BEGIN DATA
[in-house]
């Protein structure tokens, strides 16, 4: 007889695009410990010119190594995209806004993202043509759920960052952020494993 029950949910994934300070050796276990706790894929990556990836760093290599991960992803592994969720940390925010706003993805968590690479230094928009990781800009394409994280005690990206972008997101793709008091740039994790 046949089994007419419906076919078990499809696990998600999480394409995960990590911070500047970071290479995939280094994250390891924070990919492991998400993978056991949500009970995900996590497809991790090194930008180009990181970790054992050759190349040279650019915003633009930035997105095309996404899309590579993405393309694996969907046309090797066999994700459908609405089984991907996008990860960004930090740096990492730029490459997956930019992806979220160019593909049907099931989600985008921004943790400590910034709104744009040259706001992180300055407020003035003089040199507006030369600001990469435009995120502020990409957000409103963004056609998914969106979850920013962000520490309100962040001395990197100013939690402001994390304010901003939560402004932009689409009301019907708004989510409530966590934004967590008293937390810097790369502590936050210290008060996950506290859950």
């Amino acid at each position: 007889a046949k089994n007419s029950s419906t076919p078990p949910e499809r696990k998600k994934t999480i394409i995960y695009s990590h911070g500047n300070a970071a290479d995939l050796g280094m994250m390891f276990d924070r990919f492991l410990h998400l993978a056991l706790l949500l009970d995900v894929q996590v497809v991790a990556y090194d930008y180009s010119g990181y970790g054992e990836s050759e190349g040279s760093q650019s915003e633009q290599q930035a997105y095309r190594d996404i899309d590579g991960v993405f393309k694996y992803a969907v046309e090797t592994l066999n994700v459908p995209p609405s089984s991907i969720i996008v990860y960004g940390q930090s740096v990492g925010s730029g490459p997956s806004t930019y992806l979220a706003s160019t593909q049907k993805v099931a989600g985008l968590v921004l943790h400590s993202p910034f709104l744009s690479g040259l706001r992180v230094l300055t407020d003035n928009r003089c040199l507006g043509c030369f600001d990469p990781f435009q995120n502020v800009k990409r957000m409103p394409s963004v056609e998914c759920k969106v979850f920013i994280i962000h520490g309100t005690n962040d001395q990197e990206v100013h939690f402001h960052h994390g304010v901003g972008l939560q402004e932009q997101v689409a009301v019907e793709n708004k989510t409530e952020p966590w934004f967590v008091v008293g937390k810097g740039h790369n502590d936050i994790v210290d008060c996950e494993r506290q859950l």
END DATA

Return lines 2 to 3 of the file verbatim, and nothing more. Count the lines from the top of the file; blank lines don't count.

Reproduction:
């Protein structure tokens, strides 16, 4: 007889695009410990010119190594995209806004993202043509759920960052952020494993 029950949910994934300070050796276990706790894929990556990836760093290599991960992803592994969720940390925010706003993805968590690479230094928009990781800009394409994280005690990206972008997101793709008091740039994790 046949089994007419419906076919078990499809696990998600999480394409995960990590911070500047970071290479995939280094994250390891924070990919492991998400993978056991949500009970995900996590497809991790090194930008180009990181970790054992050759190349040279650019915003633009930035997105095309996404899309590579993405393309694996969907046309090797066999994700459908609405089984991907996008990860960004930090740096990492730029490459997956930019992806979220160019593909049907099931989600985008921004943790400590910034709104744009040259706001992180300055407020003035003089040199507006030369600001990469435009995120502020990409957000409103963004056609998914969106979850920013962000520490309100962040001395990197100013939690402001994390304010901003939560402004932009689409009301019907708004989510409530966590934004967590008293937390810097790369502590936050210290008060996950506290859950």
């Amino acid at each position: 007889a046949k089994n007419s029950s419906t076919p078990p949910e499809r696990k998600k994934t999480i394409i995960y695009s990590h911070g500047n300070a970071a290479d995939l050796g280094m994250m390891f276990d924070r990919f492991l410990h998400l993978a056991l706790l949500l009970d995900v894929q996590v497809v991790a990556y090194d930008y180009s010119g990181y970790g054992e990836s050759e190349g040279s760093q650019s915003e633009q290599q930035a997105y095309r190594d996404i899309d590579g991960v993405f393309k694996y992803a969907v046309e090797t592994l066999n994700v459908p995209p609405s089984s991907i969720i996008v990860y960004g940390q930090s740096v990492g925010s730029g490459p997956s806004t930019y992806l979220a706003s160019t593909q049907k993805v099931a989600g985008l968590v921004l943790h400590s993202p910034f709104l744009s690479g040259l706001r992180v230094l300055t407020d003035n928009r003089c040199l507006g043509c030369f600001d990469p990781f435009q995120n502020v800009k990409r957000m409103p394409s963004v056609e998914c759920k969106v979850f920013i994280i962000h520490g309100t005690n962040d001395q990197e990206v100013h939690f402001h960052h994390g304010v901003g972008l939560q402004e932009q997101v689409a009301v019907e793709n708004k989510t409530e952020p966590w934004f967590v008091v008293g937390k810097g740039h790369n502590d936050i994790v210290d008060c996950e494993r506290q859950l």